Integrated sensing networks in composite materials
Increasingly, the demand to monitor structures in service is driving technology in new directions. Advances in many areas including novel sensor technologies afford new opportunities in structural health monitoring. We present efforts to develop structural composite materials which include networks of embedded sensors with decision-making capabilities that extend the functionality of the composite materials to be information-aware. The next generation of structural systems will include the capability to acquire, process, and if necessary respond to structural or other types of information. This work brings together many important developments over the last few years in several areas: developments in composites and the emergence of multifunctional composites, the emergence of a broad range of new sensors, smaller and lower power microelectronics with increased and multiple integrated functionality, and the emergence of algorithms that extract important structural health information from large data sets. This work seeks to leverage these individual advances by solving the challenges needed to integrate these into an information-aware composite structure. We present details of efforts to integrate and entrap connectorized microelectronic components within fiber/conductor braided bundles to minimize their impact as composite crack initiation centers. The bundles include conductors to transmit electric signals for power and communications. They are suitable for inclusion in woven composite fabrics or directly in the composite lay-up. The low-power electronic devices can operate on a multi-drop and point-to-point networks. Future directions include implementing in-network local processing, adding a greater range of sensors, and developing the composite processing techniques that allow sensor network integration.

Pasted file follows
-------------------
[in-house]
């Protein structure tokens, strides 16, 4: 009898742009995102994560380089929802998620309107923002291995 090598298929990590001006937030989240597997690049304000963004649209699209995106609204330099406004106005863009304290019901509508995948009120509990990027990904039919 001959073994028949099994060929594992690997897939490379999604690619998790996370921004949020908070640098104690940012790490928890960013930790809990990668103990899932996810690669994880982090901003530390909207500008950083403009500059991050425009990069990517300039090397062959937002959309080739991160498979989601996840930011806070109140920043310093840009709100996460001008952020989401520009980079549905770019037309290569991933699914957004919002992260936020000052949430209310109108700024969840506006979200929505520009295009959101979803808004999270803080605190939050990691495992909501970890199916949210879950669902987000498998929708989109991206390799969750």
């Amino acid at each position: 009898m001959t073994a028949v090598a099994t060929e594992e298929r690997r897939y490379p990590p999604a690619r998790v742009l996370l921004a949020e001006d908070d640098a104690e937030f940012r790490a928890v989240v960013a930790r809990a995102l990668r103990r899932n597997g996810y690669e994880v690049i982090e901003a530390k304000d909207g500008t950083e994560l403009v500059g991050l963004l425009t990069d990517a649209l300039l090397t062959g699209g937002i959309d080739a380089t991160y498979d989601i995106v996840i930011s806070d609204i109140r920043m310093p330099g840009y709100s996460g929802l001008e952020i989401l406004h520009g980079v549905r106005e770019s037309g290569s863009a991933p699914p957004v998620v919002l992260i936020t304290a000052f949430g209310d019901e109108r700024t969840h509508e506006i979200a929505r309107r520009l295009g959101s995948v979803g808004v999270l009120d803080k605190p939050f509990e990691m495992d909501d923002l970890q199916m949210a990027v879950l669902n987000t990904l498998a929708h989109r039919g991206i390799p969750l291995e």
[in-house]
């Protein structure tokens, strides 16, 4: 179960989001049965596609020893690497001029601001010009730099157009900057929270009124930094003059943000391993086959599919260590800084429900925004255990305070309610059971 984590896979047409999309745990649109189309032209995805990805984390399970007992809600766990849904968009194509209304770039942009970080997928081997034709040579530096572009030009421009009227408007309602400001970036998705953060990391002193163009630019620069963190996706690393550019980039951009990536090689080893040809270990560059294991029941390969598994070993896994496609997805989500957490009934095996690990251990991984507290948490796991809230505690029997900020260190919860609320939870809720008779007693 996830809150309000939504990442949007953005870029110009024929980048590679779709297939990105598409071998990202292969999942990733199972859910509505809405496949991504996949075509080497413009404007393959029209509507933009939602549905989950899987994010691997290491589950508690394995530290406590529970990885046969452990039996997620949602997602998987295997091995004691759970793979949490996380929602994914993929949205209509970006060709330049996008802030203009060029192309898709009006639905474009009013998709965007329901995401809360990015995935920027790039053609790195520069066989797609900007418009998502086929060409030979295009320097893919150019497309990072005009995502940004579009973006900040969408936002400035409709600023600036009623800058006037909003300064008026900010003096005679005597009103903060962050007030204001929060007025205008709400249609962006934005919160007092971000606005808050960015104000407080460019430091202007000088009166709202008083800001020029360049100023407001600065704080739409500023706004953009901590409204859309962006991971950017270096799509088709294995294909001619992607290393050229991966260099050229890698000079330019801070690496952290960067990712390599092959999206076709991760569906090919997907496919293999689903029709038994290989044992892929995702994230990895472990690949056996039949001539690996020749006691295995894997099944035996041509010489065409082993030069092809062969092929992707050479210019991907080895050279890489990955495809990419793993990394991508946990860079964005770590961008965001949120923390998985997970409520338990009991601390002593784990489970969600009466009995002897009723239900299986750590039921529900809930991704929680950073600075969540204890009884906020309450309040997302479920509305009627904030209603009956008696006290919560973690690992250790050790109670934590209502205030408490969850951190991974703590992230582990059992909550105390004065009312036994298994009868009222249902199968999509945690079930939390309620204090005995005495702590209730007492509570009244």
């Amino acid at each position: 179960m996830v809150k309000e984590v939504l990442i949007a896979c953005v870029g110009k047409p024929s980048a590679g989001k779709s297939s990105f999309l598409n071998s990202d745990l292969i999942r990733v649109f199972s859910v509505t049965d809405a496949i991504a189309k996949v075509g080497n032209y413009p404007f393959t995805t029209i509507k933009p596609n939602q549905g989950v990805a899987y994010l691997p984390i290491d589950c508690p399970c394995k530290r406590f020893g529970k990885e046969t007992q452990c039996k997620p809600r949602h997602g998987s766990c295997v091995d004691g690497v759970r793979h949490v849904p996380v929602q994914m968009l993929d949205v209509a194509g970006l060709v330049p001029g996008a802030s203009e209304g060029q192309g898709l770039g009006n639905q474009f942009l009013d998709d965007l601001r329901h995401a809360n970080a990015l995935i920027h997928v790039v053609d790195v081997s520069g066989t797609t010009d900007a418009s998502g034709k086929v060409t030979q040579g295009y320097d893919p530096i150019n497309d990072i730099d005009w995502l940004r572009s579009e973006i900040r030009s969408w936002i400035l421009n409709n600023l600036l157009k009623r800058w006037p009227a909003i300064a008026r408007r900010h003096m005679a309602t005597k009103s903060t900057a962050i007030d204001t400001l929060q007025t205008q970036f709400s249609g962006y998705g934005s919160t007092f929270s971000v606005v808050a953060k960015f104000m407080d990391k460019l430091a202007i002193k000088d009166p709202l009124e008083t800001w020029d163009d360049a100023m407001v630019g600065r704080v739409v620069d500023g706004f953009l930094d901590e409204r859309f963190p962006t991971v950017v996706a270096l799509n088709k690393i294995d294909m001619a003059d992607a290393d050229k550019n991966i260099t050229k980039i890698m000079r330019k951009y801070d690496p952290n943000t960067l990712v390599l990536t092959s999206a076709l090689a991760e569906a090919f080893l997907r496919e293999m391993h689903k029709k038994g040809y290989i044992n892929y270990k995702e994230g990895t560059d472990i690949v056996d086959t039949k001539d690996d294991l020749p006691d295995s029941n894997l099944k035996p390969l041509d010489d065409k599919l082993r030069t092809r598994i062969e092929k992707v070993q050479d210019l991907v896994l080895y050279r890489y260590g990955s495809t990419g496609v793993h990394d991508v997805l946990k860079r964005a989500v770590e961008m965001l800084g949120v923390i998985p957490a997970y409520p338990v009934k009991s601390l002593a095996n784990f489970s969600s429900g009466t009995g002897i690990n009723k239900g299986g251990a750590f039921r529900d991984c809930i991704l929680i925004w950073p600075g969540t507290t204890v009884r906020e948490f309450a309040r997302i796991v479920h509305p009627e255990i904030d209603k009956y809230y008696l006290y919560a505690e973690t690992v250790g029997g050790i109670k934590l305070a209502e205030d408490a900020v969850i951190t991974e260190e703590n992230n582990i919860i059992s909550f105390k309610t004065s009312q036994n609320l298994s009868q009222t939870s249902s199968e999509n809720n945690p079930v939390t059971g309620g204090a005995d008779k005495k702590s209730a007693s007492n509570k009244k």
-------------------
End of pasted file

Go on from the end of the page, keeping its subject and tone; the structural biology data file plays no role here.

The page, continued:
Starr, AF; Nemat-Nasser, S; Smith, DR; Plaisted, TA
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